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Open-Faced Bavette Steak Sandwich

by , Chef , Sweet Basil, Vail, Colo.

Open-Faced Bavette Steak Sandwich

Serves 4

    • For the steak:
    • 1 (16-ounce) Certified Piedmontese bavette steak
    • ¼ bunch cilantro, leaves only (for serving)
    • 4 radishes, sliced thin (for serving)
    • 4 torta rolls (for serving)
    • For the marinade:
    • ½ cup soy sauce
    • ¼ cup Worcestershire sauce
    • ¼ cup honey
    • 1 tablespoon Dijon mustard
    • 1 tablespoon white miso paste*
    • 1 ounce ginger, peeled and grated
    • *Miso paste is a traditional Japanese condiment composed primarily of fermented soybeans. White miso paste has a mild, mellow flavor that is slightly sweet. It can be found at Asian markets or in the ethnic foods aisle at most grocers.

    In a small bowl, whisk the marinade ingredients together and set aside.

    Pat the steak dry with paper towels and season lightly with salt and pepper. Transfer to a dish and pour the marinade over the steak. Marinate for two hours in the refrigerator, turning the steak over after one hour.

    Take the steak out of the marinade, and pat dry with a paper towel. Using either a grill or sauté pan coated with oil, sear the steak until desired temperature and then let rest for 5 minutes.

    Cut the 4 torta rolls and cut a quarter of an inch off the top of the roll. Take the bottom portion and toast until crispy on a grill, or in a pan coated with butter. Let the bread cool slightly, and then generously spread the Miso Mayo (recipe follows) on top of the rolls. Once the steak has rested, slice it into thin pieces. Top the sandwich with steak slices, Asian-Braised Onions (recipe follows), cilantro, and sliced radish. Garnish with a lime wedge, and the Togarashi-Lime Potato Chips (recipe follows).

      • Miso Mayo
      • ¼ cup white miso paste
      • 2 cups mayonnaise
      • 3 tablespoons rice wine vinegar

      In a non-reactive bowl, whisk the ingredients together until combines. Set aside until ready to serve.

        • Asian-Braised Onions
        • 2 yellow onions, peeled and cut into ¼-inch rounds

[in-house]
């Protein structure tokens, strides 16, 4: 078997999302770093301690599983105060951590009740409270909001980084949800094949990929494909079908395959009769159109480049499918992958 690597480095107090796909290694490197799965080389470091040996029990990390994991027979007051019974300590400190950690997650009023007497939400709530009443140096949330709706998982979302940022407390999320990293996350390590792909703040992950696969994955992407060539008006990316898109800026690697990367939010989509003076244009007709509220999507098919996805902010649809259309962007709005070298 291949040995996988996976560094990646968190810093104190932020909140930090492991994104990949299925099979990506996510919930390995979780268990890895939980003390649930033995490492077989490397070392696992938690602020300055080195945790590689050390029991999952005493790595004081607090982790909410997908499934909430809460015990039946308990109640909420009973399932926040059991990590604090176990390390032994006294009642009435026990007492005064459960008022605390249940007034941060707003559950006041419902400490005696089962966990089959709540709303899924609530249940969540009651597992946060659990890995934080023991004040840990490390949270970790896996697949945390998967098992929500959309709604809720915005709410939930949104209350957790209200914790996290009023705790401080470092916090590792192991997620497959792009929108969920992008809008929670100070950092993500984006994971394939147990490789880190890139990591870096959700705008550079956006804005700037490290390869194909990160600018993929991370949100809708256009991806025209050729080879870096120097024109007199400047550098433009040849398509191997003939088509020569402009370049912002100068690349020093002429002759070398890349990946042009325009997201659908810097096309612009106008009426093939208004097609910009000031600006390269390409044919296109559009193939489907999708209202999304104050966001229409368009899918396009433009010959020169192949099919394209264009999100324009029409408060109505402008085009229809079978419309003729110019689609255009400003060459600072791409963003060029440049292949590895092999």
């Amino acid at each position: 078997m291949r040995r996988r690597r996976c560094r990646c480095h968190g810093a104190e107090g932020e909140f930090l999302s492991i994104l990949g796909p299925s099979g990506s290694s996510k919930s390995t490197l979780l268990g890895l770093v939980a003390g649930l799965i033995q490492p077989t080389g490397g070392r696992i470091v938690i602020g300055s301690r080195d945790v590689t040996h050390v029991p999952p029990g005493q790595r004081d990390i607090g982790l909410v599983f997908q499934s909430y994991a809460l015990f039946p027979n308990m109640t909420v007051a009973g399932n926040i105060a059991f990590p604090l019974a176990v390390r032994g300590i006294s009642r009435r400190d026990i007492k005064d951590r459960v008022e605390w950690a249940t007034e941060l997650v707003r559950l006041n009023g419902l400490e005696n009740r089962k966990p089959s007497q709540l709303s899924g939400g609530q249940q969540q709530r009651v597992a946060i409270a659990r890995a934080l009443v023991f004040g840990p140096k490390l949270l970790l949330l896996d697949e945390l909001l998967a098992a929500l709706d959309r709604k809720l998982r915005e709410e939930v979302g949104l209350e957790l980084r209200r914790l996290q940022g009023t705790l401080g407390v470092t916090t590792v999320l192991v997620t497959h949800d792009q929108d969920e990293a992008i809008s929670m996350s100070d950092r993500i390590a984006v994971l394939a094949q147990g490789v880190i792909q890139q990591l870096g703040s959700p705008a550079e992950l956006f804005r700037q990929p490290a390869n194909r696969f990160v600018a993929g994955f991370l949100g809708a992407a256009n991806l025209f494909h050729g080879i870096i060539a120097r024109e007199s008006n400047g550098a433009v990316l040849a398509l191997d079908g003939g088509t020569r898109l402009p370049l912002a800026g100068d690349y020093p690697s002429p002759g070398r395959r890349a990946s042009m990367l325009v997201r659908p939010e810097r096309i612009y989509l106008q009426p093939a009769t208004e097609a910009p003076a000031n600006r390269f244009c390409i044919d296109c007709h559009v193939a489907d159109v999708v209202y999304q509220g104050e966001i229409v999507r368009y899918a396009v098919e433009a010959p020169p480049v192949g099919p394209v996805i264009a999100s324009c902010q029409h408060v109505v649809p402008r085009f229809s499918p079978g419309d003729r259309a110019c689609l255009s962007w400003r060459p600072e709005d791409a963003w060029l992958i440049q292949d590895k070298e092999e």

• 2 tablespoons canola oil
        • 3 tablespoons mirin*
        • 3 tablespoons fish sauce
        • 3 tablespoons rice wine vinegar
        • 2 tablespoons sesame seed oil
        • *Mirin is a type of rice wine used in Japanese cuisine. It is similar to sake, but is slightly sweeter with a lower alcohol content. Mirin can be found at Asian markets or in the ethnic foods aisle at most grocers.

        Preheat oven to 350°F.

        In a large sauté pan, heat 2 tablespoons of canola oil and then add the onion rounds (in batches if necessary). Sear on both sides until caramelized, and then transfer to a baking dish. Pour the liquid ingredients on top of the onions, transfer to the pre-heated oven, and cook for 30 minutes, stirring occasionally. When the onions are soft, pull them out of the oven and let cool in the cooking liquid.

          • Togarashi-Lime Potato Chips
          • 8 cups regular potato chips
          • ½ tablespoons schichimi togarashi (Japanese seven spice)*
          • Zest of 2 limes
          • *Shichimi togarashi, also known as Japanese seven spice powder, is a spice blend typically containing chiles, dried orange peel, Szechuan peppercorns, sesame seeds, ginger, and seaweed in varying ratios. It can be purchased at spice stores, Asian markets, or online.

          Spread chips across a baking sheet, then transfer to a preheated 350-degree oven for 4 minutes. Remove from the oven and place into a mixing bowl. Sprinkle the togarashi powder and lime zest over the chips while gently tossing. Serve slightly warm.

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